The exciting Fire Festival of Kurama. Kurama-dera, a temple designated to protect the northern part of Kyoto.
Kurama is located in the central to western part of Sakyo-ku in Kyoto City. It thrived as a temple town for Kurama-dera Temple, as well as a post town for travelers along the Kurama Highway that connected Kyoto and Wakasa. Kurama-dera Temple was founded in the Nara Period, during the 8th century. During the 9th century, the Emperor designated it as the temple giving protection to the northern part of the country's then capital, a duty which it still performs today.
Kurama-dera Temple has an approach way that runs for about one kilometer from the San-mon Gate to the main temple. You can take a cable car to Taho-to Tower, halfway up the mountain. The Takekiri-eshiki (bamboo-cutting ceremony), held each year in early summer, is a ceremony where priests compete by using hatchets to cut four pieces of bamboo, representing large snakes, in front of the main temple, a ritual which is said to forecast whether the harvest will be good or bad that year.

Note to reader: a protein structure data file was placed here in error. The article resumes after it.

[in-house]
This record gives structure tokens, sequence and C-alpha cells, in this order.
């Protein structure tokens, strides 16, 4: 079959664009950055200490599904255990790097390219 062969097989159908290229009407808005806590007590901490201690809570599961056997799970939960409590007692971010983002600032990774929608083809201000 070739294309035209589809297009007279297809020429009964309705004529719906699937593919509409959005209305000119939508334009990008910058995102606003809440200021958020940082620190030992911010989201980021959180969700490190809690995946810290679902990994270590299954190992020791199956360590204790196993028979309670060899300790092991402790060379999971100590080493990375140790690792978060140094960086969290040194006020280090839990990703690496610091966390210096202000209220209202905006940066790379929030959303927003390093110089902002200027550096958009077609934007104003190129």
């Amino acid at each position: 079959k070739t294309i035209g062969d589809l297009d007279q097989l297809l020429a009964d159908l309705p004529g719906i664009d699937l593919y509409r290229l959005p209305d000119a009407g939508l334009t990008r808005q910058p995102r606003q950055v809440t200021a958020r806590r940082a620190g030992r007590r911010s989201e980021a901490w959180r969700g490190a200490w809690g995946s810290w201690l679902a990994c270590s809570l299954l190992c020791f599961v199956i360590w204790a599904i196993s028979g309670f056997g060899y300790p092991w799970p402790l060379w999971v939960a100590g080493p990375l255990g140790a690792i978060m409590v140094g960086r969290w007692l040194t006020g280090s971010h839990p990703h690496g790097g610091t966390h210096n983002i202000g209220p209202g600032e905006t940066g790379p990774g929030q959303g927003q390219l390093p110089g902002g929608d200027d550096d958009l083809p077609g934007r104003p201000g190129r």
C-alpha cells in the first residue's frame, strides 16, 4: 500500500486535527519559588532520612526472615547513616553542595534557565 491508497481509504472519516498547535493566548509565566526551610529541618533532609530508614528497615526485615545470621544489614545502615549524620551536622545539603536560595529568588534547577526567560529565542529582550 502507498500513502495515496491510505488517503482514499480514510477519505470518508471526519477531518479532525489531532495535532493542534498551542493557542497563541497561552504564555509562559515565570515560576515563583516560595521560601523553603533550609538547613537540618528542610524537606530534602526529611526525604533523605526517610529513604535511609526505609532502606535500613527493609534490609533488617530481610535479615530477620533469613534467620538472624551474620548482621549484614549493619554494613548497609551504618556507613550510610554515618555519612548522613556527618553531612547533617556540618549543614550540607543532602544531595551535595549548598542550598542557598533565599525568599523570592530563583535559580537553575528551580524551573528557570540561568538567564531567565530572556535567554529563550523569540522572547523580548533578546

Along the approach to the temple is Yuki-jinja Shrine, which sits on a winding slope called Tsuzuraori. This shrine is famous for the Kurama Fire Festival held in fall, where the residents of Kurama parade through the area with torches, one of three particularly curious festivals of Kyoto.
Along the Kurama Highway you will find the preserved homes of common people from the 17th century, as well as the Kurama-onsen Hot Spring with its natural sulfurous water.
[Rail] 2h 15 min to Kyoto Station by JR Tokaido Shinkansen Line 'Nozomi,' or 2h 45 min by 'Hikari.' 20 min from Kyoto via Tofuku-ji (JR Nara Line) to Demachiyanagi Station by Keihan Line. 30 min from Demachiyanagi to Kurama Station by Eizan Dentetsu Kurama Line.
[Rail] 28 min to Kyoto Station by JR Tokaido Line (new rapid service).